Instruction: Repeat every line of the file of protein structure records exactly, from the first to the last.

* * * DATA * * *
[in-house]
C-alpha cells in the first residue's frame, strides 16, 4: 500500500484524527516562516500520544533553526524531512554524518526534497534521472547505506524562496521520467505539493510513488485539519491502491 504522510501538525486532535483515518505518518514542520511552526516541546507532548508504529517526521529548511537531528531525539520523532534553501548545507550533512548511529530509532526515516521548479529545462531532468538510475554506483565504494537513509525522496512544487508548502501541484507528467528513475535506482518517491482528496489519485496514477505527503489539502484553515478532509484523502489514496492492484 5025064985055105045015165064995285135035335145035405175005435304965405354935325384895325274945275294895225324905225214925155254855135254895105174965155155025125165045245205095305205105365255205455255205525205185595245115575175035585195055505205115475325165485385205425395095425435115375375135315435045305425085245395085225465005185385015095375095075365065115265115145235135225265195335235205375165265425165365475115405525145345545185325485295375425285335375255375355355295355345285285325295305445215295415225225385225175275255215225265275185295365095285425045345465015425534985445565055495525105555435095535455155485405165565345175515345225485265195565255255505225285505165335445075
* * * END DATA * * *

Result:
[in-house]
C-alpha cells in the first residue's frame, strides 16, 4: 500500500484524527516562516500520544533553526524531512554524518526534497534521472547505506524562496521520467505539493510513488485539519491502491 504522510501538525486532535483515518505518518514542520511552526516541546507532548508504529517526521529548511537531528531525539520523532534553501548545507550533512548511529530509532526515516521548479529545462531532468538510475554506483565504494537513509525522496512544487508548502501541484507528467528513475535506482518517491482528496489519485496514477505527503489539502484553515478532509484523502489514496492492484 5025064985055105045015165064995285135035335145035405175005435304965405354935325384895325274945275294895225324905225214925155254855135254895105174965155155025125165045245205095305205105365255205455255205525205185595245115575175035585195055505205115475325165485385205425395095425435115375375135315435045305425085245395085225465005185385015095375095075365065115265115145235135225265195335235205375165265425165365475115405525145345545185325485295375425285335375255375355355295355345285285325295305445215295415225225385225175275255215225265275185295365095285425045345465015425534985445565055495525105555435095535455155485405165565345175515345225485265195565255255505225285505165335445075